A portion of the reflected pulses is added to the initial pulses, resulting in overvoltages at the motor. In fact, smaller motors, which have characteristic impedance greater than that of large motors, have a more significant problem here. For a 480-volt motor, this overvoltage could be as high as 1,400 volts.

A motor’s insulation may initially withstand short-duration 1,400-volt pulses, but when repeated continuously, the pulses will overstress insulation and cause it to fail. When this occurs, the result is either a fault to ground or a turn-to-turn fault that will severely damage a motor.

Putting Up a Defense

Fortunately, there are ways to shield a VFD-controlled motor from the harmful effects of poor power quality, including the following:

  • Thermal protective devices that detect overheating and shut down motors before the damage is done.

  • Load reactors that reduce harmonics and produce smoother voltage waveforms to the motors.

  • Inverter-duty motors, dv/dt filters and shielded cables that can mitigate the effects of reflected voltage pulses and the overvoltages they cause on motors that are controlled by VFDs.

Three types of devices can detect overheating in VFD-driven motors: thermostats, thermistors and resistance-temperatures detectors (RTDs). However, all of these devices have to be built into a motor, so they can be applied only to new or newly rewound motors.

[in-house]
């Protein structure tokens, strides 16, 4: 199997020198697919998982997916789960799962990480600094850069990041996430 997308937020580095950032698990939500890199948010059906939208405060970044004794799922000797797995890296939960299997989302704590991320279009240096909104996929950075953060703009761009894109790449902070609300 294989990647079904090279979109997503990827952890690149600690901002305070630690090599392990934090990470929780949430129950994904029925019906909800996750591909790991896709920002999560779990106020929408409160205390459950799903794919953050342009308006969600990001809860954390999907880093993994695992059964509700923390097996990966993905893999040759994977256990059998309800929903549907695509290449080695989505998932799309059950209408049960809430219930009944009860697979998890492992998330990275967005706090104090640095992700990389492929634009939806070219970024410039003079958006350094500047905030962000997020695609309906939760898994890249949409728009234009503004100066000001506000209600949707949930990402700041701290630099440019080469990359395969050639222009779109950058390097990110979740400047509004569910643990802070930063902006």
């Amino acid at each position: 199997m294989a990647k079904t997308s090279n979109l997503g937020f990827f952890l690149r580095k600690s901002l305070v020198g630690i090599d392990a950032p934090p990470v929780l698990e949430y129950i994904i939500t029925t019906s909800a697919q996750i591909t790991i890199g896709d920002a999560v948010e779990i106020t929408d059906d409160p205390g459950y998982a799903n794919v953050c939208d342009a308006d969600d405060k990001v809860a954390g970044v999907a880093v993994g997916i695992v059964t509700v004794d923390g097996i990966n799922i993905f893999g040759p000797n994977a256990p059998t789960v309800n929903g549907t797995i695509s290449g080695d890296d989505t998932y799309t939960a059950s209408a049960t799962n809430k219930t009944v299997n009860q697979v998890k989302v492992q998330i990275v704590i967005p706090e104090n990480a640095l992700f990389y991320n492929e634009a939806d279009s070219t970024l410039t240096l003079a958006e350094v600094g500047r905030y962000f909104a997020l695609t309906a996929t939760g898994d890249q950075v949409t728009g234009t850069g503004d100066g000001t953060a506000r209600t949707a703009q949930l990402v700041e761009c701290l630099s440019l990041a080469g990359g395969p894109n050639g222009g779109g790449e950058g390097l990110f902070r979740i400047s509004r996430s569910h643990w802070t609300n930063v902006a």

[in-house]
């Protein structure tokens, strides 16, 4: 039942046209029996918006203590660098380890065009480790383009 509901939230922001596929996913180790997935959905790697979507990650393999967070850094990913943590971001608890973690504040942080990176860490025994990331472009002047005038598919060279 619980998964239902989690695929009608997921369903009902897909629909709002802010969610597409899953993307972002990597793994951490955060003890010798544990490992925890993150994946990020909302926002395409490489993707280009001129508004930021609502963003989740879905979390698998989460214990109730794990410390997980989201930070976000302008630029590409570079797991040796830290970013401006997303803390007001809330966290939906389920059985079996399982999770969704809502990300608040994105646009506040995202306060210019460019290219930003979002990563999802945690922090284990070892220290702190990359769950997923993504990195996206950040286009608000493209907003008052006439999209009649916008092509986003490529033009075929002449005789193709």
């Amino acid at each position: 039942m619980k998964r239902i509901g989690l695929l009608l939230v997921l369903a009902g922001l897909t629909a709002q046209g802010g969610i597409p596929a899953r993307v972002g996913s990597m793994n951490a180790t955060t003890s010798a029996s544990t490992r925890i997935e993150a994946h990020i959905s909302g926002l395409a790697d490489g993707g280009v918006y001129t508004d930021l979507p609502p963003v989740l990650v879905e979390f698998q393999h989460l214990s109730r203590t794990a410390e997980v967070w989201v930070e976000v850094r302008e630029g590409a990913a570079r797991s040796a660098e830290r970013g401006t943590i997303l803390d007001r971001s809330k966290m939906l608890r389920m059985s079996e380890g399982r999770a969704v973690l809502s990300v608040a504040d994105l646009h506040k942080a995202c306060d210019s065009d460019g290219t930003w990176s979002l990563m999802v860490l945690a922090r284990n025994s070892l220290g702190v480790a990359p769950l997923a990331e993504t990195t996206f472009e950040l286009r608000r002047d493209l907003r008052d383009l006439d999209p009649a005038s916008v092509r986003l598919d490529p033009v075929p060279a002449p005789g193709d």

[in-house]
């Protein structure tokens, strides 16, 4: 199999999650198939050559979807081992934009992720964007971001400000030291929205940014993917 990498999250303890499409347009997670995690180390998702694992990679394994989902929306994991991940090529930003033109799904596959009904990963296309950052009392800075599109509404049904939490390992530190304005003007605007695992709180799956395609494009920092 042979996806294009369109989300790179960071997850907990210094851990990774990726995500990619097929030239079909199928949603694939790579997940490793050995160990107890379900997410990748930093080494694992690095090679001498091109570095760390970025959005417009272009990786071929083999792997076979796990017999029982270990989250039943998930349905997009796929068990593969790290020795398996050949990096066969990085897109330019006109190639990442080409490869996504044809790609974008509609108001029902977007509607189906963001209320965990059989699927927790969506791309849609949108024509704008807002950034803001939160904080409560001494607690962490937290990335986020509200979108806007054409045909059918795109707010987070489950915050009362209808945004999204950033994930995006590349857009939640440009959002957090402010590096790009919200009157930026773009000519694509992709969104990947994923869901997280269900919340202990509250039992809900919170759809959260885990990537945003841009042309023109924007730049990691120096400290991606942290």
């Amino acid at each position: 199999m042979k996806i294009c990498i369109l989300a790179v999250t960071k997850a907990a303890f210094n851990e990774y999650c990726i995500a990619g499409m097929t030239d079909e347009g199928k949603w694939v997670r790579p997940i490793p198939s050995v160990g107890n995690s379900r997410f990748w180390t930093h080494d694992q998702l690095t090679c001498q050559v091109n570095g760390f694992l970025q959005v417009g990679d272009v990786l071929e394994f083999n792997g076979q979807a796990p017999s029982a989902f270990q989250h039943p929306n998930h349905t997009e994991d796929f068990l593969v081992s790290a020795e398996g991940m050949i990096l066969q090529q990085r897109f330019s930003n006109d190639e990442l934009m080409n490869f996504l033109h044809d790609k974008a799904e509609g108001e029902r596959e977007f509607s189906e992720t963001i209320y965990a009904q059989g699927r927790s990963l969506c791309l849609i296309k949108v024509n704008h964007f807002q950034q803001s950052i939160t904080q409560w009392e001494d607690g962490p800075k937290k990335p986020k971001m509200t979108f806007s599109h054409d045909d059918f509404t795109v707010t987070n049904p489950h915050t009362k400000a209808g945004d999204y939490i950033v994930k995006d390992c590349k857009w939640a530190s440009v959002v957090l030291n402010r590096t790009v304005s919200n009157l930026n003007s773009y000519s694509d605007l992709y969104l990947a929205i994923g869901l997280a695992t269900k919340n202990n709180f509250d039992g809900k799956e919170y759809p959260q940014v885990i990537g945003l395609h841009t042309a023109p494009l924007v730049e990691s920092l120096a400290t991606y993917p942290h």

A motor thermostat is a temperature-activated switch to which the VFD control circuit is wired. If motor temperature exceeds a certain value, then the thermostat opens, turning off both VFD and motor.

The thermistor is a resistive device that changes its resistance in response to temperature changes. Built into the motor winding, it is wired to a control module on the motor’s exterior. The module contains a relay that opens a contact if the temperature exceeds a certain value. As with the thermostat, the contact is wired into the VFD’s control circuit and shuts the VFD and motor off in response to overheating.

An RTD is essentially the same as a thermistor but is applied differently. It is used with a temperature monitor or motor-protection relay and is embedded in a motor’s stator winding, usually one pair in each phase for a total of six in a three-phase motor. Specifications normally call for RTDs to be embedded in a motor winding’s anticipated hot spots. A temperature monitor or motor-protection relay is connected to the RTD using shielded wire and indicates a corresponding temperature for the RTD’s resistance.

Output from an RTD is a very low-level, continuous signal that is subject to noise interference from external sources. This signal can also be used to display motor temperature through the temperature monitor. The monitor or the motor-protective relay is set to detect a maximum allowable temperature and open or close a contact when a maximum temperature is reached.